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“Paradoxically, the very serial elements that have been so long reviled in soaps, pulps, and other ‘low’ genres are now used to increase connotations of ‘quality’ . . . In television drama.”
From Jeff Sconce, “What If? Charting Television’s New Textual Boundaries”
“U. S. television has devoted increased attention in the past two decades to crafting and maintaining ever more complex narratives, a form of ‘world building’ that has allowed for wholly new modes of narration and that suggests new forms of audience engagement.”
Jason Mittell detects evidence in the sort of narrative moves Lost makes—he speaks of “narrative pyrotechnics” and “the narrative special effect”—of a growing tendency to “push the operational aesthetic to the foreground, calling attention to the constructed nature of the narration and asking us to marvel at how the writers pulled it off; often these instances forgo realism in exchange for a formally aware baroque quality in which we watch the process of narration as a machine rather than engaging in its diegesis” (Mittell 35).
“Certainly, chief among Lost’s pleasures is the show’s ability to create sincere emotional connections to characters who are immersed in an outlandish situation that, as of this writing, is unclassifiable as science fiction, paranormal mystery, or religious allegory, all constructed by an elaborate narrational structure far more complex than anything seen before in American television.” Jason Mittell, “Narrative Complexity”
U. S. television has devoted increased attention in the past two decades to crafting and maintaining ever more complex narratives, a form of “world building” that has allowed for wholly new modes of narration and that suggests new forms of audience engagement. Jeff Sconce, “What If?” (95)
“Thus, in the span of a decade between the late 1980s and late 1980s, the preferred model [of television drama] had been inverted from one of a stable text fixing the subjectivity of passive spectators to one of active readers negotiating their own meanings and pleasures in play with a slippery text” (Nelson in Creeber 9).
Steven Johnson. Everything Bad is Good for You: How Today’s Popular Culture is Actually Making Us Smarter. New York: Riverhead Books, 2005.
Studies in Narratology, Summer 2011
”To follow the narrative” of a contemporary television series, Johnson argues, “you aren't just asked to remember. You're asked to analyze. This is the difference between intelligent shows, and shows that force you to be intelligent.”
Now “another kind of televised intelligence” is on the rise, demanding the same kind of “mental faculties normally associated with reading: “attention, patience, retention, the parsing of narrative threads.”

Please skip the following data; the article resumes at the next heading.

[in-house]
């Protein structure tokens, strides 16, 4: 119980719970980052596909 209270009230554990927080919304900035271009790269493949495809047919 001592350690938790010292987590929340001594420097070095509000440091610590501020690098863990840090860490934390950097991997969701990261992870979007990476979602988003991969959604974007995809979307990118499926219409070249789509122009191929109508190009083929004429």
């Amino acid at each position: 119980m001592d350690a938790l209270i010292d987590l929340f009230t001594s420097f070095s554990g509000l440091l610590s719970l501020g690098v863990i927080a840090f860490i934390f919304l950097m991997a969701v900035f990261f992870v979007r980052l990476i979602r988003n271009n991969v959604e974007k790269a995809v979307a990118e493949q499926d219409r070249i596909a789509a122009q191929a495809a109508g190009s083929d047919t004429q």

“[F]ilm has historically confronted a ceiling that has reined in its complexity, because its narratives are limited to two to three hours. The television dramas we examined tell stories that unfold over multiple seasons, each with more than a dozen episodes. The temporal scale for a successful television drama can be more than a hundred hours, which gives the storylines time to complexify, and gives the audience time to become familiar with the many characters and their multiple interactions. Similarly, the average video game takes about forty hours to play, the complexity of the puzzles and objectives growing steadily over time as the game progresses. By this standard, "our average two-hour Hollywood film is the equivalent of a television pilot or the opening training sequence of a video game: there are only so many threads and subtleties you can introduce in that time frame. It's no accident that the most complex blockbuster of our era--the Lord of the Rings trilogy-lasts more than ten hours in its uncut DVD yersion. In the recipe for the Sleeper Curve, the most crucial ingredient is also the simplest one: time” (Johnson 131)
With many television classics that we associate with "quality" entertainment—Mary Tyler Moore, Murphy Brown, Frasier—the intelligence arrives fully formed in the words and actions of the characters onscreen. They say witty things to each other, and avoid lapsing into tired sitcom clichés, and we smile along in our living room, enjoying the company of these smart people. But assuming we're bright enough to understand the sentences they're saying—few of which are rocket science, mind you, or any kind of science, for that matter—there's no intellectual labor involved in enjoying the show as a viewer. There's no filling in, because the intellectual achievement exists entirely on the other side of the screen. You no more challenge your mind by watching these intelligent shows than you challenge your body watching Monday Night Football. The intellectual work is happening onscreen, not off.--Steven Johnson